Reining in the Structural Deficit

In an opinion piece for, Barry Rascovar discusses the State’s structural deficit and how Governor Hogan can address it during his term. From the opinion piece,

The General Assembly’s Department of Legislative Services (DLS) says Hogan is 68% of the way toward wiping out the structural imbalance — and if he continues to hold firm in denying state workers a 2% pay raise starting July 1, he will reach 82% of his goal.

However, also identified are the major cost drivers in the budget – debt service, education funding, and health care costs – and why it’s so difficult to cut these areas.

Debt service alone will jump by $167 million next year. It has tripled in the last three years. Hogan needs to take a hard look at reducing or slowing Maryland’s issuance of general-obligation bonds, including the always popular school construction allocations, which in July’s budget will hit a record $380 million.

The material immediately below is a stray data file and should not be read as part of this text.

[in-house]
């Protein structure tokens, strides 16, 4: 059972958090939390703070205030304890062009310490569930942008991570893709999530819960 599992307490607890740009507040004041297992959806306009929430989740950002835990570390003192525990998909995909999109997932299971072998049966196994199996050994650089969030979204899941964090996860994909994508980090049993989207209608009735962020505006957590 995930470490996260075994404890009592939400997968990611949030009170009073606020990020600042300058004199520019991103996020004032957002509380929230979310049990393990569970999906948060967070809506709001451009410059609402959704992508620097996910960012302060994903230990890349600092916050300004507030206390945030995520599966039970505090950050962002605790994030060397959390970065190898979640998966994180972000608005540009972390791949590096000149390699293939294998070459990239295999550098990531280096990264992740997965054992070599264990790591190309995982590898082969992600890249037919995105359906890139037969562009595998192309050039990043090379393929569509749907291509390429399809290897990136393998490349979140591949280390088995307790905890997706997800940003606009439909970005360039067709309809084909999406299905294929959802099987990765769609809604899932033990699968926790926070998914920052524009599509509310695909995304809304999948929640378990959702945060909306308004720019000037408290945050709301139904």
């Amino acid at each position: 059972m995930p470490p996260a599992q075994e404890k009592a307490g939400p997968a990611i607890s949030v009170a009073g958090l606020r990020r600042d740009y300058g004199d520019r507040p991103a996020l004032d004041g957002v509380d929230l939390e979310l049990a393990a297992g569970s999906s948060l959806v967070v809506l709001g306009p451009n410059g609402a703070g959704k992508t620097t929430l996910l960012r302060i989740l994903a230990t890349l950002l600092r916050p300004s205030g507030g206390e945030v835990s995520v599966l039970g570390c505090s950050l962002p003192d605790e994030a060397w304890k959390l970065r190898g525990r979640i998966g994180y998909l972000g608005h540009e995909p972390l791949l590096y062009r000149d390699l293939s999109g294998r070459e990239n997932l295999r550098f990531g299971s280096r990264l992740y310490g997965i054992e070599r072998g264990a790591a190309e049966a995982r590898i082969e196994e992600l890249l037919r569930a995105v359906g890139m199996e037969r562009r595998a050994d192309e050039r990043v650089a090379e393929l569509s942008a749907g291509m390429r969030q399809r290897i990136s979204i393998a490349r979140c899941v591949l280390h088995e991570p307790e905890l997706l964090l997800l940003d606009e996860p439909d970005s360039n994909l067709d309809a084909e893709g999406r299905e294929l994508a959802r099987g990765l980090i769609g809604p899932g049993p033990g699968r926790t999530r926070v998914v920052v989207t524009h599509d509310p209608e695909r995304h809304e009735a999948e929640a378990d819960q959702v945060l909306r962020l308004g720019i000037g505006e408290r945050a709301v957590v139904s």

Aid to local governments seems a likely target, until you start to pull the plug on specific spending programs, like money for schools, police, fire-fighting, the poor, libraries and parks.

Indeed, almost every area of state government spending affects huge numbers of Maryland citizens. Hogan must take care not to antagonize too many of them. If he does, he could be harming his re-election chances.

In closing, Mr. Rascovar suggests an incremental approach to getting the job done.

Fundamental spending changes won’t be possible with Maryland’s Democratic legislature acting as a brake on Hogan’s budget-cutting tendencies. That’s why the slow-but-steady approach makes so much sense.